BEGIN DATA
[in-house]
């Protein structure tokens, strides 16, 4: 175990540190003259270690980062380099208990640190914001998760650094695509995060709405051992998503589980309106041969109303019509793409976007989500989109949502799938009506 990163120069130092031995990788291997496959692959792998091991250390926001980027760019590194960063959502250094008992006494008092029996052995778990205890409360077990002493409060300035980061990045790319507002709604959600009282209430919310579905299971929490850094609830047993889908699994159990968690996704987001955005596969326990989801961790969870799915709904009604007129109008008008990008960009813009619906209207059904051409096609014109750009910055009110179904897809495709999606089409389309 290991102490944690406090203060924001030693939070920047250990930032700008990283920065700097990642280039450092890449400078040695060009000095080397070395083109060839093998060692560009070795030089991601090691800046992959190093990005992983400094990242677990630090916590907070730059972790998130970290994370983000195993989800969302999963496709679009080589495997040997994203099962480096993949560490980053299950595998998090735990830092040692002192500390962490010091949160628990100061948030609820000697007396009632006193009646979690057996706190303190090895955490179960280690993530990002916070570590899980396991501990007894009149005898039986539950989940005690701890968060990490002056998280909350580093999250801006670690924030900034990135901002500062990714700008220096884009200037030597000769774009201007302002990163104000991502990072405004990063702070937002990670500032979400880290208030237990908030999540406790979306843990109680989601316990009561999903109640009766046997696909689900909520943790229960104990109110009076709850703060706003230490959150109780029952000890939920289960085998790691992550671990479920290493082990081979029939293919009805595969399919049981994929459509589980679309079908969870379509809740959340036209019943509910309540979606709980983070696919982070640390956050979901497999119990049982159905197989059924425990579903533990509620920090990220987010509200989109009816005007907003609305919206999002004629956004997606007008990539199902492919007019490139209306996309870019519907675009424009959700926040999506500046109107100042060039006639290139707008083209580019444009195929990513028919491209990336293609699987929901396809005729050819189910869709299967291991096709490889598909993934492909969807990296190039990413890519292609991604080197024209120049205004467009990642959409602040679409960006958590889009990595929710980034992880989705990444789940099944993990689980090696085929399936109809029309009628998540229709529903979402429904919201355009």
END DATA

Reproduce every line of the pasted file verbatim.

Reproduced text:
[in-house]
């Protein structure tokens, strides 16, 4: 175990540190003259270690980062380099208990640190914001998760650094695509995060709405051992998503589980309106041969109303019509793409976007989500989109949502799938009506 990163120069130092031995990788291997496959692959792998091991250390926001980027760019590194960063959502250094008992006494008092029996052995778990205890409360077990002493409060300035980061990045790319507002709604959600009282209430919310579905299971929490850094609830047993889908699994159990968690996704987001955005596969326990989801961790969870799915709904009604007129109008008008990008960009813009619906209207059904051409096609014109750009910055009110179904897809495709999606089409389309 290991102490944690406090203060924001030693939070920047250990930032700008990283920065700097990642280039450092890449400078040695060009000095080397070395083109060839093998060692560009070795030089991601090691800046992959190093990005992983400094990242677990630090916590907070730059972790998130970290994370983000195993989800969302999963496709679009080589495997040997994203099962480096993949560490980053299950595998998090735990830092040692002192500390962490010091949160628990100061948030609820000697007396009632006193009646979690057996706190303190090895955490179960280690993530990002916070570590899980396991501990007894009149005898039986539950989940005690701890968060990490002056998280909350580093999250801006670690924030900034990135901002500062990714700008220096884009200037030597000769774009201007302002990163104000991502990072405004990063702070937002990670500032979400880290208030237990908030999540406790979306843990109680989601316990009561999903109640009766046997696909689900909520943790229960104990109110009076709850703060706003230490959150109780029952000890939920289960085998790691992550671990479920290493082990081979029939293919009805595969399919049981994929459509589980679309079908969870379509809740959340036209019943509910309540979606709980983070696919982070640390956050979901497999119990049982159905197989059924425990579903533990509620920090990220987010509200989109009816005007907003609305919206999002004629956004997606007008990539199902492919007019490139209306996309870019519907675009424009959700926040999506500046109107100042060039006639290139707008083209580019444009195929990513028919491209990336293609699987929901396809005729050819189910869709299967291991096709490889598909993934492909969807990296190039990413890519292609991604080197024209120049205004467009990642959409602040679409960006958590889009990595929710980034992880989705990444789940099944993990689980090696085929399936109809029309009628998540229709529903979402429904919201355009």